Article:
Taipei, March 15 (CNA) Lin Chuan (林全), the man who was named Tuesday by President-elect Tsai Ing-wen (蔡英文) to be premier in her incoming administration on May 20, started his career as a scholar, but has since served in various key government posts, as well as in the corporate world.
Lin, 64, earned a doctorate in economics from the University of Illinois, Urbana-Champaign, and taught in universities before serving in public office.
He is known for his famous punch line "speaking of money, I have none; speaking of life, I have one" during his term as head of the Directorate-General of Budget, Accounting and Statistics between 2000 and 2002, when he pushed to adjust the allocation of the central government tax revenues.
Lin was described by legislators back then as someone who was "gentle, polite, yet stands firm."
Under the Chen Shui-bian (陳水扁) administration, there were frequent changes of the finance minister, but Lin served for the longest period in that post -- between late 2002 and early 2006 -- during which time he pushed for financial and tax reforms and accomplished the minimum tax system.
A civic group, the Pan-Purple Coalition, called Lin the only finance minister who did not step down because of his pushing for reforms.
But the financial reforms were also controversial, mainly because of graft on the part of then-President Chen related to the merging of financial institutions.
In the corporate world, Lin served as board chairman of Vanguard International Semiconductor Corp.(世界先進), and is currently a member of the board of directors at TTY Biopharm Company (東洋製藥) and Pharma Engine (智擎生技), as well as serving as an independent member of the board directors of Inotera Memories Inc. (華亞科), Pegatron Corp.(和碩), and Casetek Holdings (鎧勝).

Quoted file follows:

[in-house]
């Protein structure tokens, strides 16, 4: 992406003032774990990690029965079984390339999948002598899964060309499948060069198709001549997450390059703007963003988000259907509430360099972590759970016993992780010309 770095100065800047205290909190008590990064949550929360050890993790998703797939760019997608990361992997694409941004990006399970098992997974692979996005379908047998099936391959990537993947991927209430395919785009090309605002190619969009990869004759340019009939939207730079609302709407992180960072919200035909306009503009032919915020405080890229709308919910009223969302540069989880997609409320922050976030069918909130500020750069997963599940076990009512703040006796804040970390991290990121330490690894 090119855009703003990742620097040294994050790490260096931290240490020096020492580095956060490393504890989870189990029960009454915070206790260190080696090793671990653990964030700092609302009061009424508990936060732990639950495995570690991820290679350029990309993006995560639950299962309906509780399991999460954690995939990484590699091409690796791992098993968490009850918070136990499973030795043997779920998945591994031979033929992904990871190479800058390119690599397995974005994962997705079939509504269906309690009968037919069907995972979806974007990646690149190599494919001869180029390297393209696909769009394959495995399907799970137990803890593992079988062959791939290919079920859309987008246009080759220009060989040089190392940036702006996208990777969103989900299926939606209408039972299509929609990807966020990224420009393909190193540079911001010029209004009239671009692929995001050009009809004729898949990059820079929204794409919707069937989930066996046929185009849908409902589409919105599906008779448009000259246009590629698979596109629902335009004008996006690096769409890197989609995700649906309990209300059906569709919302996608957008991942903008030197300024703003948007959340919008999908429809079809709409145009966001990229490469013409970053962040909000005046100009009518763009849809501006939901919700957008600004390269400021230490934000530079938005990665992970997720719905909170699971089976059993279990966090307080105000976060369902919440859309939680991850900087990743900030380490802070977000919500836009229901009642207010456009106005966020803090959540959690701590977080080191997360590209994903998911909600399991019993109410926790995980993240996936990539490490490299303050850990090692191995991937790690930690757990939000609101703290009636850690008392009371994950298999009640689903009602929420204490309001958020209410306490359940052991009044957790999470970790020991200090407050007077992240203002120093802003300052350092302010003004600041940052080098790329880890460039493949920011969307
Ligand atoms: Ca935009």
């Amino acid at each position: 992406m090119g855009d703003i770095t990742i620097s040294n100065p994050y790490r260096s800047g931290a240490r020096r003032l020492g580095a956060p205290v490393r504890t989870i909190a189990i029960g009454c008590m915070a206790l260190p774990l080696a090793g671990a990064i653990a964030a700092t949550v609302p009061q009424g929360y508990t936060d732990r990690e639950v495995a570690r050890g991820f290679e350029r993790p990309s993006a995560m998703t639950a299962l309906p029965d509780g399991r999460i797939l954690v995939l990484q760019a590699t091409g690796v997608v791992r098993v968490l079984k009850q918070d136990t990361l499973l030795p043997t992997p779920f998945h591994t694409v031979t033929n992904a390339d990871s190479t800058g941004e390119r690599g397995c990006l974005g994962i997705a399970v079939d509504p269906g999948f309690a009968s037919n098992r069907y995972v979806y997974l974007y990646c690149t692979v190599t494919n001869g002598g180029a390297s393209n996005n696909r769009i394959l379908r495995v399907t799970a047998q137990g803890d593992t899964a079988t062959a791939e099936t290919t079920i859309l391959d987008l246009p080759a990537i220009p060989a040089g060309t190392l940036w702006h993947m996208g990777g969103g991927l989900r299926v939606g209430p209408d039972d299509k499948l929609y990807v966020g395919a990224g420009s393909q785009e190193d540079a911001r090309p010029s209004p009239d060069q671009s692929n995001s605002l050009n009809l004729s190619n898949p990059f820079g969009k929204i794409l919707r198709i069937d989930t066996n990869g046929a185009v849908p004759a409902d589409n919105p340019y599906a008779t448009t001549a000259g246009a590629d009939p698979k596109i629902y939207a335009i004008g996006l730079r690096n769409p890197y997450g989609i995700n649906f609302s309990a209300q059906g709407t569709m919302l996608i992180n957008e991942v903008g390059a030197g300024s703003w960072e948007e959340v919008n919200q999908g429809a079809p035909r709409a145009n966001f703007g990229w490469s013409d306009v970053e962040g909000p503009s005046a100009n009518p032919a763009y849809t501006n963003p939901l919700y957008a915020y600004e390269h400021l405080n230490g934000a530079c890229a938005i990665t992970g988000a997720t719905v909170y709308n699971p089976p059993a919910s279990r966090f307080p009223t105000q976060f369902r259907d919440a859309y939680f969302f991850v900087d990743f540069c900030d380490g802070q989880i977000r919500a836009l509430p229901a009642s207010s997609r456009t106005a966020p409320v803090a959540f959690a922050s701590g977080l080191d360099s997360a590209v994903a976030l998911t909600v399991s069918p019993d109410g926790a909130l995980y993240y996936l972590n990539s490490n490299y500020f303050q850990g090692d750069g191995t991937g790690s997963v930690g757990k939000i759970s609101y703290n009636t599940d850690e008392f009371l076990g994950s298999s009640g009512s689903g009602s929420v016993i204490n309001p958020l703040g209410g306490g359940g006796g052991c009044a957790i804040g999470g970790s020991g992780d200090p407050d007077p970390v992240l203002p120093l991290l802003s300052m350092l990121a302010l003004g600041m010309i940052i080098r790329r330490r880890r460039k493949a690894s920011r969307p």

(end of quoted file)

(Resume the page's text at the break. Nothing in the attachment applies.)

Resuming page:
In an appearance at a news conference with Tsai Tuesday, Lin said that after Tsai won overwhelmingly in the Jan. 16 presidential election, he told her that his "career plan did not include a return to public office."
But Tsai obviously has persuaded him to change his mind, because a bond of mutual trust and understanding has been formed between them after years of working together.
Tsai also credits him with good communication skills and knowledge about her ideals for running the country.
Lin is chief executive officer of the New Frontier Foundation, a think tank chaired by Tsai, and played a major role in her presidential campaign.
Tsai revealed, however, that they don't always see eye to eye on everything, saying that "we sometimes quarrel, but will be able to reach a consensus in the end.
"The post of the premier belongs to no one but him," Tsai said.
Commenting on reports that his possible lineup of the Cabinet will be a return of the team of the disgraced Chen Shui-bian, Lin said that "I wish the public would not label the incoming Cabinet as such."
He said that the Democratic Progressive Party has only governing experience under Chen, adding that the party, while in power, did nurture a lot of excellent people.
If people think that because Chen Shui-bian lost power after eight years in office, then all those who served in the Cabinet were bad, "that is biased," he said.
People should be considered based on their own merits, Lin said.
He would neither confirm nor deny a reported Cabinet lineup, saying only that it will be revealed in due time.
Lin told the media "not to ambush him on the road" to try to get advance news or call him at home.
Lin has two daughters from his first marriage, which ended quietly. He married Wu Pei-ling (吳佩凌), one of his students at National Chengchi University and later his secretary, in 2002.
Wu, 19 years his junior, is bright and vivacious, and has been termed the "most unassuming wife of a government official" by the media.
In 2004, then-Premier Yu Shyi-kun (游鍚堃) hosted a banquet for wives of Cabinet members at his official residence, and Wu impressed the media by riding a bicycle to the party.
(By Sophia Yeh, Tai Ya-chen and Lilian Wu)